Consumer resistance, already building, is likely to put the brakes on drastic food price increases in 1981, say agricultural economists. And it may well happen without the kind of boycotts that occured in 1974.
Dale Butz, commodities division director of the Illinois Farm Bureau, predicts that, at the least, consumers will "cut back on food purchase, change their buying patterns, and be more attentive to food prices." He also warns that President-elect Ronald Reagan "is going to face extreme consumer pressure for price controls to hold down inflation."
Mr. Butz and other farm, economists gathered for the Illinois Farm Bureau's annual convention here in Chicago agreed that, "by rights," farmers should get a hefty share of the 12-to-15 percent increase in food prices forecast by the US Department of Agriculture (USDA).
But they warned farmers not to plan on such an increase. Instead, the Farm Bureau's director of market analysis, Jim Gill, forecast that a large chunk of the 1981 food price increase -- which he says will be 10 percent at most -- will be swallowed by transportation, processing, and marketing costs rather than going to the growers.
Illinois Farm Bureau information director William Allen is one of those who sees buyer resistance holding down prices. A recent national survey, he says, indicated that "slightly more than half the population feels constrained in buying food . . . with 54 percent saying they have cut back on purchases of certain food items. . . . What they mean is, 'We do not buy as much, or the quality, of food that we'd like to buy.'"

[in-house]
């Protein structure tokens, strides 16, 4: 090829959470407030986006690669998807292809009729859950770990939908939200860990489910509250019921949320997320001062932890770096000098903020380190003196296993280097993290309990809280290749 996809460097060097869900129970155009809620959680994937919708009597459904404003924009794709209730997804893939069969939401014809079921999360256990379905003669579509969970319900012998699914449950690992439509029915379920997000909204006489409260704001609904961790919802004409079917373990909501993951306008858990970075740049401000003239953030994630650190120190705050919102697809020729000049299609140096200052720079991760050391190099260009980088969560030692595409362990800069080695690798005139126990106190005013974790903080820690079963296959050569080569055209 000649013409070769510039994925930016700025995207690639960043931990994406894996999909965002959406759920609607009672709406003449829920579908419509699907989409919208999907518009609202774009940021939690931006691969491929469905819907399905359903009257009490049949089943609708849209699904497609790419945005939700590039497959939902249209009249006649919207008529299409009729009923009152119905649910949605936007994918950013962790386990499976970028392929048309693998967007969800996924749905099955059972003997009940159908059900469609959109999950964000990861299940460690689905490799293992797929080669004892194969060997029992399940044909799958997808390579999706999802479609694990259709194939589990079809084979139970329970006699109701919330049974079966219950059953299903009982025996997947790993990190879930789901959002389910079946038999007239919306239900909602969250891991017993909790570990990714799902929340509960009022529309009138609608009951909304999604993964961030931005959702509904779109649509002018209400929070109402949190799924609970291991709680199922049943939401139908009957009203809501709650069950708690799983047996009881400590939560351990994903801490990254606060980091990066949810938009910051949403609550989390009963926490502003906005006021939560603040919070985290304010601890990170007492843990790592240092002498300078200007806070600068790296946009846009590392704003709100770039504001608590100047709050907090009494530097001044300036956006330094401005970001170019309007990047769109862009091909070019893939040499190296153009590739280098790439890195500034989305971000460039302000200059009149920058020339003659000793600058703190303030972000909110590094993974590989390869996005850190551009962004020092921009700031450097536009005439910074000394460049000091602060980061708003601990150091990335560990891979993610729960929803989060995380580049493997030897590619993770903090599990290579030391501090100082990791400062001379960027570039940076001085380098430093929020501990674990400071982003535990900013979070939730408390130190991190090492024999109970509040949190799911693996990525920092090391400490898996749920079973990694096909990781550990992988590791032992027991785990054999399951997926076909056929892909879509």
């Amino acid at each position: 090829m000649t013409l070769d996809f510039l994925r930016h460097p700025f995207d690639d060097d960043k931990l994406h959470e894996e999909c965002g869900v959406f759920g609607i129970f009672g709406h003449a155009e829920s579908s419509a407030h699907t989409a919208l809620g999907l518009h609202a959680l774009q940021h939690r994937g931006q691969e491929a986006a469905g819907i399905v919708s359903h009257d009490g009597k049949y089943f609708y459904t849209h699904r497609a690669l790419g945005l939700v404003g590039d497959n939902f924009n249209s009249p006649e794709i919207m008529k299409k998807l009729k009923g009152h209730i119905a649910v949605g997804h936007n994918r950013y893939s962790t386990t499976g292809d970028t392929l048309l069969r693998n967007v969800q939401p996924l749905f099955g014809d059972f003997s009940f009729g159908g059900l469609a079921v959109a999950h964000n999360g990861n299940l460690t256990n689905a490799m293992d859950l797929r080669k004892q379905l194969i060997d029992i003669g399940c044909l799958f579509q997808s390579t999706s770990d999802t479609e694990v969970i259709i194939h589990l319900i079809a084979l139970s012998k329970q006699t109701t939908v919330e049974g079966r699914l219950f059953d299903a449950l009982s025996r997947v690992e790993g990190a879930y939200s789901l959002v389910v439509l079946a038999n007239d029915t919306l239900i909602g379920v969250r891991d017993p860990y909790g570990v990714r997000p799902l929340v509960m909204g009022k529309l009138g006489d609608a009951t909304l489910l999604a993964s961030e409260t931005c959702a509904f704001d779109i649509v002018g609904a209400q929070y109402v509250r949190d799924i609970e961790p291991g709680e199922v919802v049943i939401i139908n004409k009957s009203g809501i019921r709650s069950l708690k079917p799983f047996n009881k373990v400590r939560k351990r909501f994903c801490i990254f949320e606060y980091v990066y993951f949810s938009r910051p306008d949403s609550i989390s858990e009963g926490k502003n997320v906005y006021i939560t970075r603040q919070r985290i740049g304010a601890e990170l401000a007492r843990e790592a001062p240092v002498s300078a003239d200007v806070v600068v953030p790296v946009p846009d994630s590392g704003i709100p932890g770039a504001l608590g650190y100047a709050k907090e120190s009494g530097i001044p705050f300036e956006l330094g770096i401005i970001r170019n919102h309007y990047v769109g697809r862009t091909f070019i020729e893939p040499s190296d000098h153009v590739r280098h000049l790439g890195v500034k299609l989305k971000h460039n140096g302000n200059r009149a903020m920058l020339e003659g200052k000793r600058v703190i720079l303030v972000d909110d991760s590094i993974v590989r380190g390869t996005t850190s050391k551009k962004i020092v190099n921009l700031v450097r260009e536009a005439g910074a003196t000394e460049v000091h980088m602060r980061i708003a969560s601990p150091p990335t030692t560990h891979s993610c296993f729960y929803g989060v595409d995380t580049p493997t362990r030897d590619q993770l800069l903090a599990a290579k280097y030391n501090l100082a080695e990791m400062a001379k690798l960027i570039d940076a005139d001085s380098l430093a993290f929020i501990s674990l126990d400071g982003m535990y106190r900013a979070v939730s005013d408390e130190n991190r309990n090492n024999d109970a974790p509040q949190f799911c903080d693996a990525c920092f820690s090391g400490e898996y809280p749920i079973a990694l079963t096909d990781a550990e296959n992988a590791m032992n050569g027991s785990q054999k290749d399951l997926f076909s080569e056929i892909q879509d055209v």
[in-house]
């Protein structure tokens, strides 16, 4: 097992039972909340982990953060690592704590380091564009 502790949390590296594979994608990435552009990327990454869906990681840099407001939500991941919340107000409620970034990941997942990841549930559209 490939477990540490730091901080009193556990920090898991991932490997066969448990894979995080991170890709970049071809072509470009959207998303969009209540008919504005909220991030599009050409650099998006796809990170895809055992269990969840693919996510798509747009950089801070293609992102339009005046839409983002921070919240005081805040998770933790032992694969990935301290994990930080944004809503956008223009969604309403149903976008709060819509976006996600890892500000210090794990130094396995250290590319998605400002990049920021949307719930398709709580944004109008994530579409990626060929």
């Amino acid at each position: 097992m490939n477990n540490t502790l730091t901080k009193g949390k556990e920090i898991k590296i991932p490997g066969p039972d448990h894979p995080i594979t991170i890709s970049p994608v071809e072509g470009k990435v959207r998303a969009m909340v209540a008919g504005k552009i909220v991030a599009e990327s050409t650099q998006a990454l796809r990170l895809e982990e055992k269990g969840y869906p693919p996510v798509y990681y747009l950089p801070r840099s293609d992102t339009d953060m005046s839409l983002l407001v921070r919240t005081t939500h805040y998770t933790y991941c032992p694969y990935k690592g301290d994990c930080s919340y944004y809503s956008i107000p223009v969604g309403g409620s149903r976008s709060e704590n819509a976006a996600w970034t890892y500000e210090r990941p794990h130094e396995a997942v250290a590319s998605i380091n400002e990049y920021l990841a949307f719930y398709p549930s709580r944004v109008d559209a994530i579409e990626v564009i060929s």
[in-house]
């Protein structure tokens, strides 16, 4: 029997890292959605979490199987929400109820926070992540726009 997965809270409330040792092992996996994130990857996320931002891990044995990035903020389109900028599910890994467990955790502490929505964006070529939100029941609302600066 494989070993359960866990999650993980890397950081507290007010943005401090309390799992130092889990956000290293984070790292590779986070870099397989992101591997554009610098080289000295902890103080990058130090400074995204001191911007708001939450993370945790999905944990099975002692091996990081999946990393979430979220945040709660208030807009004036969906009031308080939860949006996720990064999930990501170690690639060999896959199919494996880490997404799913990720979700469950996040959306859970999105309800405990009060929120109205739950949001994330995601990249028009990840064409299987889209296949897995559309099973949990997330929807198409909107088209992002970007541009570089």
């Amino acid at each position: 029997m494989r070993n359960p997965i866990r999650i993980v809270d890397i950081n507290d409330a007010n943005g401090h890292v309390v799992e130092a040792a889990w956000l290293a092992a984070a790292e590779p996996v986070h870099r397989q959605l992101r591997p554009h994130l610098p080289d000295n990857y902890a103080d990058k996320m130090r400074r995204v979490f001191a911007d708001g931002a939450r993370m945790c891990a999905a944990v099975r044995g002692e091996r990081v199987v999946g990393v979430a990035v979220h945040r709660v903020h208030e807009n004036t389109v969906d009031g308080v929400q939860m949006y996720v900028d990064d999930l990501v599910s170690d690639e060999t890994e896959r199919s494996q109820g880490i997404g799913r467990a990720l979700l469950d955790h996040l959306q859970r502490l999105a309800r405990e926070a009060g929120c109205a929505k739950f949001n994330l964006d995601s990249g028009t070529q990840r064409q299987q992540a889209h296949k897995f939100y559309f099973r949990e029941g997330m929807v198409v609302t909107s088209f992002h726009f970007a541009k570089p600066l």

Farm economists point out that of the $269 million that Americans are speinding in 1980 for food produced in this country, just $87 billion is going to farmers.
Limiting how much more will be spent for food in 1981, Mr. Gill says, is the fact that "consumer incomes cannot support a big rise in prices now." He expects the coming year to bring "decreased consumer purchasing power" and predicts "consumers will be bombarded by negative economic news," which will dampen the buying urge. The first such blow, he says, comes Jan. 1 -- increased social security deductions "which will immediately reduce consumer spending power."
Low commodity prices already are exerting a drag on farm productivity, according to Farm Bureau economists. They expect corn and soybean prices to dip still lower in the months ahead. Downward pressure is coming not only from an expected drop in consumer demand, but from other factors: a backlog of grain at Gulf Coast ports caused by the government release of grain reserves, just when US grain was being harvested; uncertainty over the size of the coming Brazilian grain harvest; and uncertainty over the Polish situation, which could trigger an expanded embargo cutting off all grain shipments to Eastern Europe if the Soviets invade Poland.
Commodities dealers setting prices for corn, wheat, soybeans, or pork bellies over the months agead weigh all these variables minute by minute in Chicago's trading pits --flash of sunshine over the Russian steppes or rise, as they did slightly this week, with news of too-heavy rain in Brazil.
The Illinois Farm Bureau is trying hard to get consumers to understand that that the economy as a whole stuffers when farmers do not earn enough return on their investment to stay in business.